• Sudden confusion, trouble speaking or understanding
• Sudden trouble seeing in one or both eyes
• Sudden trouble walking, dizziness, loss of balance or coordination
• Sudden severe headache with no known cause

suicidal ideationOne in 12 adult stroke survivors in the United States claimed to have had thoughts of suicide within the 2-week period preceding their response to a broad-based Patient Health Questionnaire, according to data presented last week at the American Stroke Association’s International Stroke Conference 2013.

The prevalence of suicidal ideation (SI), among adults age 20 years or older with a self reported history of stroke was 7.8%, higher than SI reported by individuals with a history of MI (6.2%), diabetes (5.2%), and cancer (4.1%).

Individuals responding to the questionnaire were participants in the National Health and Nutrition Examination Survey from 2005 to 2010. Nearly 6 million US adults reported a history of stroke during that period.

Statistical modeling found that the following variables predicted SI among stroke survivors with 74% sensitivity and 81% specificity (overall accuracy of 80%) in decreasing order of importance: depression score, age, BMI, education level, income to poverty ratio, female sex, and marital status. The results suggest that screening for SI may be warranted during routine assessment of stroke patients.


Take Action before it is too late …

Yoga and Atrial Fibrillation: Calm for the Heart and the Mind

Atrial fibrillation (AF) is recognized as a national epidemic in the United States with incidence increasing as the population ages. Newer treatment options, including ablation therapy and novel oral anticoagulants, have begun to change the landscape of the disease; however AF continues to consume significant healthcare resources.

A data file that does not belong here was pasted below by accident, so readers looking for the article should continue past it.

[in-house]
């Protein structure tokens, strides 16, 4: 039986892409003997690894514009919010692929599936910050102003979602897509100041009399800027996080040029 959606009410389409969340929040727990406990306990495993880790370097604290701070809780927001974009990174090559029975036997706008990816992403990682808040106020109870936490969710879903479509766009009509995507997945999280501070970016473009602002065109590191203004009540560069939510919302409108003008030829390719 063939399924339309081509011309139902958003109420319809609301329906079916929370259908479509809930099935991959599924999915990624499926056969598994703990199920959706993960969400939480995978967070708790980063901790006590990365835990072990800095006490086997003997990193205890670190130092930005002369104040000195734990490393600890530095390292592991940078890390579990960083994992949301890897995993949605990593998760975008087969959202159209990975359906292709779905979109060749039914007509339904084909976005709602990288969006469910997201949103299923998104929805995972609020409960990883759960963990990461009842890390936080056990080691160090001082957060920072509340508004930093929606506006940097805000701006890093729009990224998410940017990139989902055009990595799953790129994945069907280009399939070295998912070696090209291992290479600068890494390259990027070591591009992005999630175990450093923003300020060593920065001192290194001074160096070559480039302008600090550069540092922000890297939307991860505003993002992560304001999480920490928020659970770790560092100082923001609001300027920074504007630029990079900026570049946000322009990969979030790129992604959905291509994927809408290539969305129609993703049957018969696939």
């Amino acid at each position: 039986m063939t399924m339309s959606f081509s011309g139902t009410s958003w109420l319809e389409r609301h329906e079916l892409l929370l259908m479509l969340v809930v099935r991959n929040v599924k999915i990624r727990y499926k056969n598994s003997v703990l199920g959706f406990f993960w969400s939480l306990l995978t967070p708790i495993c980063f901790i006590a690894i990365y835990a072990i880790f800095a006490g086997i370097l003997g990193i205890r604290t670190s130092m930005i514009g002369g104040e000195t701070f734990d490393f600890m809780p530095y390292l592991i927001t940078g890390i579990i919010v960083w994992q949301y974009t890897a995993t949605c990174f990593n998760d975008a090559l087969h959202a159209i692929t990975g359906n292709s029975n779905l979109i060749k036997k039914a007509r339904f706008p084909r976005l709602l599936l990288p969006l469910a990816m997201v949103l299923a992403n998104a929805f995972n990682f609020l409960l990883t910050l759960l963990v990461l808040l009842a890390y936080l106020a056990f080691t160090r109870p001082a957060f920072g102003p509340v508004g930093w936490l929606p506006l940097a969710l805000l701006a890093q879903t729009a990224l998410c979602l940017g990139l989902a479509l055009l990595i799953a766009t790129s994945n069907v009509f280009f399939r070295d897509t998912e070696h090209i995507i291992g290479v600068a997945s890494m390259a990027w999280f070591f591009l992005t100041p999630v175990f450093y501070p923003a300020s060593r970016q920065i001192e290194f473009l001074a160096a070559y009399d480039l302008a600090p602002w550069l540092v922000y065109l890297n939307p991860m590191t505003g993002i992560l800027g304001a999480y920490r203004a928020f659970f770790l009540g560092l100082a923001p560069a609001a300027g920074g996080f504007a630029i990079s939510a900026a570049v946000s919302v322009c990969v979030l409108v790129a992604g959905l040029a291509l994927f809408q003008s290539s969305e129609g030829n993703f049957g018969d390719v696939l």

yogaAn intriguing study by Lakkireddy and colleagues1 called the Yoga My Heart Study and the first of its kind, suggests that regular practice of yoga may be an adjunctive non-pharmacologic alternative to help manage AF. The small cohort study was just published in the online version of Journal of the American College of Cardiology: 49 patients with paroxysmal AF and on a stable medical regimen were observed for a control period of 3 months.

Following this, they all received 3 months of intensive yoga training that included twice-weekly 60-minute sessions as well as educational DVDs to practice with at home.

Event rates, including number of symptomatic and asymptomatic AF episodes and symptomatic non-AF episodes were recorded by cardiac non-looping event monitors.

The average age of patients was 61 years and baseline average duration of AF was 5.3 years. At the end of the yoga intervention period, not only were there fewer non-AF-related symptoms reported (1.4 vs. 2.9) and fewer symptomatic and asymptomatic AF episodes (2.1 vs. 3.8), but there was also a decline in heart rate and systolic blood pressure values compared to those observed during the control period (P<.001). Twenty-two percent of patients who had documented AF during the control phase did not have any AF episodes during the yoga phase. Patients also reported significant improvements in multiple quality of life parameters, including physical function, general health, vitality, social functioning, and mental health.